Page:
Paradox definition: A paradox is a statement that presents a situation that sounds self-contradictory.
What is a Paradox?
What does paradox mean? A paradox is written as a logical statement. However, elements of the statement seem or are self-contradictory, making the proposition unlikely.
A paradox presents a situation. A paradox is generally a sentence or multiple sentences in length.
Example of Paradox:
Here’s an example of paradox from George Orwell’s Animal Farm:
- “All animals are equal, but some are more equal than others.”
This is a paradox because, as a situation, these two events are contradictory. It seems unlikely for animals to be more equal than others when they are all equal.
Paradox vs. Oxymoron: What’s the Difference?
A paradox is a term that presents a situation where two events seem unlikely to coexist.
An oxymoron is paradoxical in nature but is a figure of speech rather than a situation or event. An oxymoron is generally only two terms in length.
To separate the two, consider that a paradox is an event or a situation and an oxymoron is a figure of speech.
Example of Oxymoron:
- jumbo shrimp
By definition, the word “shrimp” refers to something very small. To describe a shrimp as “jumbo” seems contradictory. How can something so small be called “jumbo?” This is an oxymoron.
The Purpose of a Paradox
A paradox is a tool that writer uses to present the unique features of a particular situation. A paradox is used to make the audience really consider the situation it presents. Since the situation in a paradox is contradictory, it causes a pause in reading for additional understanding.
Orwell’s example from above does just that. Because something is “off” about the statement, the reader must consider it longer before proceeding.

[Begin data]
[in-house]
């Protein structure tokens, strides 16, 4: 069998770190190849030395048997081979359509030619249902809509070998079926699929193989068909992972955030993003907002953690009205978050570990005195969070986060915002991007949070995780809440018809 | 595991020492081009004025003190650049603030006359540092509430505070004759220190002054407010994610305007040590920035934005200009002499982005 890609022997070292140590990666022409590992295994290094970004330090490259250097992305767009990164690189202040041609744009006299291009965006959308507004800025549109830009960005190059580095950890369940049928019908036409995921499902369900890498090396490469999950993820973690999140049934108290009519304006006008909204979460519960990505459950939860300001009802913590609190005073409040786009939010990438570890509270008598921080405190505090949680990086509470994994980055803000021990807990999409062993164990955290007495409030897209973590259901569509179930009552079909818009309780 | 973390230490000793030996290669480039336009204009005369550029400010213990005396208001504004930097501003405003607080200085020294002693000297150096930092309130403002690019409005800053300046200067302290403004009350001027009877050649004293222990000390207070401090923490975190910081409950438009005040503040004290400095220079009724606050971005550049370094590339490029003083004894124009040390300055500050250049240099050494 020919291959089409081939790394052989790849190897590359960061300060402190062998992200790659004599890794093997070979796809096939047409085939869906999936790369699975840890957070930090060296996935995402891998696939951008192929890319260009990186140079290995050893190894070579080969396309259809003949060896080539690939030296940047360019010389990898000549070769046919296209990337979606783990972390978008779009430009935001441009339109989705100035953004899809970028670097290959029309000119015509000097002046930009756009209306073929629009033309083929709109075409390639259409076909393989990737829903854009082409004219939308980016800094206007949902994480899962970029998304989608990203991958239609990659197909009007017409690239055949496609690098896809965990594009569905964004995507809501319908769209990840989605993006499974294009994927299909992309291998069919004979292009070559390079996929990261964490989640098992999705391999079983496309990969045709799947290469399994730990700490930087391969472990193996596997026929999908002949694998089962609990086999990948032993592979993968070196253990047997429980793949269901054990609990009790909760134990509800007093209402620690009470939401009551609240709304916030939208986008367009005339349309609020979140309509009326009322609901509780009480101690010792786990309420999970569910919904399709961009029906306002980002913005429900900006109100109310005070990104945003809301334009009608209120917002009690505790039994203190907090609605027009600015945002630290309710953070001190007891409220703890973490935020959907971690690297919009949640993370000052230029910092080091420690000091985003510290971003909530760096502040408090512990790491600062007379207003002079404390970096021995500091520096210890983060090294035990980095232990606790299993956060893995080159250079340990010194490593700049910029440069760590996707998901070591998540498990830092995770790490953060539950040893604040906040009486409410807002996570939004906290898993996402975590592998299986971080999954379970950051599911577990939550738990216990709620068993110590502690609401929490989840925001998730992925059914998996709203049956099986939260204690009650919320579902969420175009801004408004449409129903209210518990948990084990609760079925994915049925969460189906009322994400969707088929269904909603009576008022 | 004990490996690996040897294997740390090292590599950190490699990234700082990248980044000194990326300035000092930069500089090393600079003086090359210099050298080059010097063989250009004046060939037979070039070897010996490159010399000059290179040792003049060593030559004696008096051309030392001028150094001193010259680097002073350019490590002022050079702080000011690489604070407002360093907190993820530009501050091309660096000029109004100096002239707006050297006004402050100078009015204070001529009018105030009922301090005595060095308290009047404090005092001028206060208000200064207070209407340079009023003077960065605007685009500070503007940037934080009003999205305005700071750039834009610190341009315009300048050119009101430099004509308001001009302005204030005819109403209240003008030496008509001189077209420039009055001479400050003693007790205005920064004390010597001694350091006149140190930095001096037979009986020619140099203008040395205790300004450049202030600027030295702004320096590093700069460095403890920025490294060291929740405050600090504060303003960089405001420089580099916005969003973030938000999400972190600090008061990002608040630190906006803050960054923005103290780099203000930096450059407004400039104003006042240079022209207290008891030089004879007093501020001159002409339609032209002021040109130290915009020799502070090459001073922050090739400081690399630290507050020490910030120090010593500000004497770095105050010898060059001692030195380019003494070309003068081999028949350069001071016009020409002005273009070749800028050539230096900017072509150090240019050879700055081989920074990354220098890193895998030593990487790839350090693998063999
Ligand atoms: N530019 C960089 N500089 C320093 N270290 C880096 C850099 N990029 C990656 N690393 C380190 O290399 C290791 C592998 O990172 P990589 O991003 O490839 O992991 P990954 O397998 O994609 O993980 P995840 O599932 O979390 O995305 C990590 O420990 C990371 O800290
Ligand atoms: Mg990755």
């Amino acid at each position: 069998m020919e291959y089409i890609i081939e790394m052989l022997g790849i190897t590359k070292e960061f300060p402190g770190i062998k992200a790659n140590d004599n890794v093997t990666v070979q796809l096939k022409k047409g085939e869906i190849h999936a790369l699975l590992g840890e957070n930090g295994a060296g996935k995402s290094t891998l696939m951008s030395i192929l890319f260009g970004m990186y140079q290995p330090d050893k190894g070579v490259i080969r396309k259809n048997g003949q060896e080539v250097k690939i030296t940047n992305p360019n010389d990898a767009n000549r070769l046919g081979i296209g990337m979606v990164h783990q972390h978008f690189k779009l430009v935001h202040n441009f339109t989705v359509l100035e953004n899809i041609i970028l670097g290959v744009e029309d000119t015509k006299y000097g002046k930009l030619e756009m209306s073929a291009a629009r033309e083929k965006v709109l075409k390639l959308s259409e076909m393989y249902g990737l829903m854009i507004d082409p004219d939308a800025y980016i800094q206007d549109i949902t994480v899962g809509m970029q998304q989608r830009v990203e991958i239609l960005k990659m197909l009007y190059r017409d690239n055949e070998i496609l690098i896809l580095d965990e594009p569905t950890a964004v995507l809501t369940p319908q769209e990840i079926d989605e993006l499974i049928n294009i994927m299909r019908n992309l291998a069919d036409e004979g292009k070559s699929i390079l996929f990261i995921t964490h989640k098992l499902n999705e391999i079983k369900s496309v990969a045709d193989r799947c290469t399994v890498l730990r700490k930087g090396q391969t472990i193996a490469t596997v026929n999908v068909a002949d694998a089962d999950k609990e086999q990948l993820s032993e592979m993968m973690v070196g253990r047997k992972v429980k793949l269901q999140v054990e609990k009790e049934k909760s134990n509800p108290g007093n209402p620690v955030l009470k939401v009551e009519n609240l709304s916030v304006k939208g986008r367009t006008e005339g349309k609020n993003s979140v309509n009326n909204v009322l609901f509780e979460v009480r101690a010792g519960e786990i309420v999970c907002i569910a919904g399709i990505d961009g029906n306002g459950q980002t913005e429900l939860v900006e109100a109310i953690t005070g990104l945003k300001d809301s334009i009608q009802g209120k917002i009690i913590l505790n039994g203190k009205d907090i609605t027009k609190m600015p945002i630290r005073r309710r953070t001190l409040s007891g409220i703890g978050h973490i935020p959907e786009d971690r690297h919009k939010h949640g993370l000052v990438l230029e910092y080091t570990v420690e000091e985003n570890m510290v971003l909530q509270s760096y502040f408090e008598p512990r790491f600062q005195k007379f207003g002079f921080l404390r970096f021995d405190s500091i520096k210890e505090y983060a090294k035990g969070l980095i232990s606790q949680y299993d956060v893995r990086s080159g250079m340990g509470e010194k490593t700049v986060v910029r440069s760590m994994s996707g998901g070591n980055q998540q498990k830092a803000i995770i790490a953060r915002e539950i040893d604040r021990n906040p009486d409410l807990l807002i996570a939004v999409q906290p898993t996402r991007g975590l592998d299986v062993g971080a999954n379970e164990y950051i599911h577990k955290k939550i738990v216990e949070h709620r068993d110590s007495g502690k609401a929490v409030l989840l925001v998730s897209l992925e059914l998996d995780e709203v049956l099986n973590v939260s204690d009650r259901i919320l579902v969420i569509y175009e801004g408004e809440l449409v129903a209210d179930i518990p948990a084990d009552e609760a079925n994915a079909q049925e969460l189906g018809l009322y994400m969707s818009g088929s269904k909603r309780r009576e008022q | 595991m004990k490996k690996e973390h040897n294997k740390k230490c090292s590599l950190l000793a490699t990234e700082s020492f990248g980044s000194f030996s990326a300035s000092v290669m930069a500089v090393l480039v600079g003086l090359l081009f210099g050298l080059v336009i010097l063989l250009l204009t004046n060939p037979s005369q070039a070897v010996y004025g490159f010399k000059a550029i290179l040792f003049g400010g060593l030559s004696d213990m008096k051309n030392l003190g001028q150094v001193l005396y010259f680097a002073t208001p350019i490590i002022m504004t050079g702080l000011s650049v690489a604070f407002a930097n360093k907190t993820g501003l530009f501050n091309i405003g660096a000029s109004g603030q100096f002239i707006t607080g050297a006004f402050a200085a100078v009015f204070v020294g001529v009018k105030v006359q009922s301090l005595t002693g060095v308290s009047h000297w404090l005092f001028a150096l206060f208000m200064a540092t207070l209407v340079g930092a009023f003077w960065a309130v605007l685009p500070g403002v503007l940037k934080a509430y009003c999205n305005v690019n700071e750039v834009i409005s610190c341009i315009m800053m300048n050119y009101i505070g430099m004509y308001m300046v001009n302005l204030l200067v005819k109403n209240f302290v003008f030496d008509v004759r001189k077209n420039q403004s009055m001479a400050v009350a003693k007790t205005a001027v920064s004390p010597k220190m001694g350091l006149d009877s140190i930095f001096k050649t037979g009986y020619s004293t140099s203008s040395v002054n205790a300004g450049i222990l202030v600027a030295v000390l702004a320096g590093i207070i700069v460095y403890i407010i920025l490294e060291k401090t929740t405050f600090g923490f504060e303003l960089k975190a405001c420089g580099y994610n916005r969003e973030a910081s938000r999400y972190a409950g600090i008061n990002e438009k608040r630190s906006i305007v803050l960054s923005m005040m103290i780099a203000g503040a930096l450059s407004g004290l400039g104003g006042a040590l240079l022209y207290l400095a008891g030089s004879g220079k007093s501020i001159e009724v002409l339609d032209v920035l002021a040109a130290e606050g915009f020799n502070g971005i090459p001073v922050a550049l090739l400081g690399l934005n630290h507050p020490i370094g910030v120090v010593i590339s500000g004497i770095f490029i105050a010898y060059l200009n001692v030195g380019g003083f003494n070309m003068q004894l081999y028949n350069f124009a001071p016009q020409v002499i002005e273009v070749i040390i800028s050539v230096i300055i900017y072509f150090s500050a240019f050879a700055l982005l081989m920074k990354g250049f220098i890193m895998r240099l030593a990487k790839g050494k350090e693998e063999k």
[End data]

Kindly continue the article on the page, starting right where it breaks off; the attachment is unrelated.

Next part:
Often, this is a way to present an interesting concept or idea or to make a statement without stating an opinion outright.
Because of the contradictory nature of a paradox, it should be used only when a writer has a particular point or comment to make. Furthermore, a paradox causes the audience to stop and think; therefore, it should only be used when it directly connects to the purpose.
Examples of Paradox in Literature
Paradox examples in literature: In George Orwell’s dystopian novel, 1984, much of the novel’s premise exits in paradoxes. This is because the ruling Party is so extreme, that to believe in it would be to believe in logical contradictions.
In the text, the Party’s motto is this: “War is peace, freedom is slavery, ignorance is strength.”
To any “outsider” these propositions are unlikely and therefore paradoxes. However, to a character in 1984, this is accepted as truth.
Orwell skillfully uses paradoxes to show the dominance of the Party to reinforce his dystopia.
Examples of Paradox in General Use
Here are a few examples taken from various newspapers of paradox being used in a general setting, not necessarily as a literary term.
The issue is neatly illustrated by Condorcet’s paradox, which shows that a shifting set of coalitions can make a collective body appear that it has no idea what it wants. –The New York Times
There’s no player in golf who is more of a paradox than Dustin Johnson. Johnson carries an air of indifference about him in his body language. He appears unflappable, his psyche impenetrable. He avoids introspection like golfers avoid out-of-bounds stakes and water hazards. The last thing you’re going to see Johnson do — regardless of how deep the latest flesh wound is in his star-crossed career — is open a vein and allow his emotions to bleed out in public. –New York Post
It’s perhaps the game’s ultimate modern paradox: Why do we so often hear fans lobbying to see more attention paid to the sort of team-first, right-way-to-play, wildly successful organization that the Spurs have built, but then pay so little attention themselves when given the choice? –ABC News
Summary: What is the Meaning of Paradox?
Define paradox in literature: the definition of paradox in literature is a statement that seems to contradict itself but may nonetheless be true.
In summary, a paradox is:
- a situation that presents events which seem unlikely to coexist
- used to cause pause and refection in the audience
- used sparingly in writing and only to connect to purpose